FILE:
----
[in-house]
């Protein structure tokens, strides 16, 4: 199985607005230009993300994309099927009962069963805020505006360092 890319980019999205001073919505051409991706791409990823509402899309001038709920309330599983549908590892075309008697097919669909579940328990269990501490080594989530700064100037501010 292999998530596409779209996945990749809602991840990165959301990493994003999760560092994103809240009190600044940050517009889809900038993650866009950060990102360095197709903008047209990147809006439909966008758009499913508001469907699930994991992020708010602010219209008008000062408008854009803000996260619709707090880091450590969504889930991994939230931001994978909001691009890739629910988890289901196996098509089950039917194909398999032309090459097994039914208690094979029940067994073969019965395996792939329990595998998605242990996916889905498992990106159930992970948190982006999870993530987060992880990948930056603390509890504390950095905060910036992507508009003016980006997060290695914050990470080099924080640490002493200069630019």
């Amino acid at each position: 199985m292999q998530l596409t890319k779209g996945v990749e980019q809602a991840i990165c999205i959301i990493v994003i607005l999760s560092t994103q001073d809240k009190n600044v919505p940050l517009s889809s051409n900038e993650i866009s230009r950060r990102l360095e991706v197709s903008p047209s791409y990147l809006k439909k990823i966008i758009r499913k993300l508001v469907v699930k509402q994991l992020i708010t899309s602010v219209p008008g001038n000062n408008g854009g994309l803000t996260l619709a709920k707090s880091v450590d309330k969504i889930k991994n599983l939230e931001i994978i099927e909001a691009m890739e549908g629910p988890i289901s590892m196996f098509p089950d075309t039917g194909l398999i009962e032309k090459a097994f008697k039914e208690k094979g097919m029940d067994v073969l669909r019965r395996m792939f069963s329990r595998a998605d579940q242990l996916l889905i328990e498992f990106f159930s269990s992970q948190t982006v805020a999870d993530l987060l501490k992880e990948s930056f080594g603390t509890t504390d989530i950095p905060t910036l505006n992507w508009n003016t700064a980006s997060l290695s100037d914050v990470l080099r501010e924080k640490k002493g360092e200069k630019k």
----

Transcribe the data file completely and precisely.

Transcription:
[in-house]
């Protein structure tokens, strides 16, 4: 199985607005230009993300994309099927009962069963805020505006360092 890319980019999205001073919505051409991706791409990823509402899309001038709920309330599983549908590892075309008697097919669909579940328990269990501490080594989530700064100037501010 292999998530596409779209996945990749809602991840990165959301990493994003999760560092994103809240009190600044940050517009889809900038993650866009950060990102360095197709903008047209990147809006439909966008758009499913508001469907699930994991992020708010602010219209008008000062408008854009803000996260619709707090880091450590969504889930991994939230931001994978909001691009890739629910988890289901196996098509089950039917194909398999032309090459097994039914208690094979029940067994073969019965395996792939329990595998998605242990996916889905498992990106159930992970948190982006999870993530987060992880990948930056603390509890504390950095905060910036992507508009003016980006997060290695914050990470080099924080640490002493200069630019």
């Amino acid at each position: 199985m292999q998530l596409t890319k779209g996945v990749e980019q809602a991840i990165c999205i959301i990493v994003i607005l999760s560092t994103q001073d809240k009190n600044v919505p940050l517009s889809s051409n900038e993650i866009s230009r950060r990102l360095e991706v197709s903008p047209s791409y990147l809006k439909k990823i966008i758009r499913k993300l508001v469907v699930k509402q994991l992020i708010t899309s602010v219209p008008g001038n000062n408008g854009g994309l803000t996260l619709a709920k707090s880091v450590d309330k969504i889930k991994n599983l939230e931001i994978i099927e909001a691009m890739e549908g629910p988890i289901s590892m196996f098509p089950d075309t039917g194909l398999i009962e032309k090459a097994f008697k039914e208690k094979g097919m029940d067994v073969l669909r019965r395996m792939f069963s329990r595998a998605d579940q242990l996916l889905i328990e498992f990106f159930s269990s992970q948190t982006v805020a999870d993530l987060l501490k992880e990948s930056f080594g603390t509890t504390d989530i950095p905060t910036l505006n992507w508009n003016t700064a980006s997060l290695s100037d914050v990470l080099r501010e924080k640490k002493g360092e200069k630019k």